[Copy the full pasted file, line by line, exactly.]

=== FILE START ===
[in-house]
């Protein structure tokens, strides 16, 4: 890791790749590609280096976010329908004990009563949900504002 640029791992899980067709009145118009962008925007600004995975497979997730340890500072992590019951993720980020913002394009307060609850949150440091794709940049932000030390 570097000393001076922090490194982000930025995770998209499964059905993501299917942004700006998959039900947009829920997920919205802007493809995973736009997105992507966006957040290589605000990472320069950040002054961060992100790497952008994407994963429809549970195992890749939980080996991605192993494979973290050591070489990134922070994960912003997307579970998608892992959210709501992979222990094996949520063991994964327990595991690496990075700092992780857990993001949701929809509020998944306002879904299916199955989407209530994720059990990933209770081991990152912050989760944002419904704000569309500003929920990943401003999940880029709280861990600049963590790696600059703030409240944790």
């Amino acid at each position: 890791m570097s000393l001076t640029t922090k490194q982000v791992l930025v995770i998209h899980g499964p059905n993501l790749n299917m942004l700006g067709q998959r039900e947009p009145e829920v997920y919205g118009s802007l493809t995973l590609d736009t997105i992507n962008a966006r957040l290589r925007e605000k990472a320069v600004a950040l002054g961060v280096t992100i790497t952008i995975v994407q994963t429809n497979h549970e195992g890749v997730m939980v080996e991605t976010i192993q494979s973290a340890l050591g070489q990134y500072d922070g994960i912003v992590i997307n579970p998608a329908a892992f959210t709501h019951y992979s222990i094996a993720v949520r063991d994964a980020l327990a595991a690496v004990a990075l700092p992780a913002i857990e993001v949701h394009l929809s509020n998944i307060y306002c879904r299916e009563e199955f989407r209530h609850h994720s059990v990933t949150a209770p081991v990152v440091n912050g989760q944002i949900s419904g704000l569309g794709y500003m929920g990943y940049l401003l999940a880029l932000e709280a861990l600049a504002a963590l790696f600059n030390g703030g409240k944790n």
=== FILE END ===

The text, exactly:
[in-house]
């Protein structure tokens, strides 16, 4: 890791790749590609280096976010329908004990009563949900504002 640029791992899980067709009145118009962008925007600004995975497979997730340890500072992590019951993720980020913002394009307060609850949150440091794709940049932000030390 570097000393001076922090490194982000930025995770998209499964059905993501299917942004700006998959039900947009829920997920919205802007493809995973736009997105992507966006957040290589605000990472320069950040002054961060992100790497952008994407994963429809549970195992890749939980080996991605192993494979973290050591070489990134922070994960912003997307579970998608892992959210709501992979222990094996949520063991994964327990595991690496990075700092992780857990993001949701929809509020998944306002879904299916199955989407209530994720059990990933209770081991990152912050989760944002419904704000569309500003929920990943401003999940880029709280861990600049963590790696600059703030409240944790």
């Amino acid at each position: 890791m570097s000393l001076t640029t922090k490194q982000v791992l930025v995770i998209h899980g499964p059905n993501l790749n299917m942004l700006g067709q998959r039900e947009p009145e829920v997920y919205g118009s802007l493809t995973l590609d736009t997105i992507n962008a966006r957040l290589r925007e605000k990472a320069v600004a950040l002054g961060v280096t992100i790497t952008i995975v994407q994963t429809n497979h549970e195992g890749v997730m939980v080996e991605t976010i192993q494979s973290a340890l050591g070489q990134y500072d922070g994960i912003v992590i997307n579970p998608a329908a892992f959210t709501h019951y992979s222990i094996a993720v949520r063991d994964a980020l327990a595991a690496v004990a990075l700092p992780a913002i857990e993001v949701h394009l929809s509020n998944i307060y306002c879904r299916e009563e199955f989407r209530h609850h994720s059990v990933t949150a209770p081991v990152v440091n912050g989760q944002i949900s419904g704000l569309g794709y500003m929920g990943y940049l401003l999940a880029l932000e709280a861990l600049a504002a963590l790696f600059n030390g703030g409240k944790n």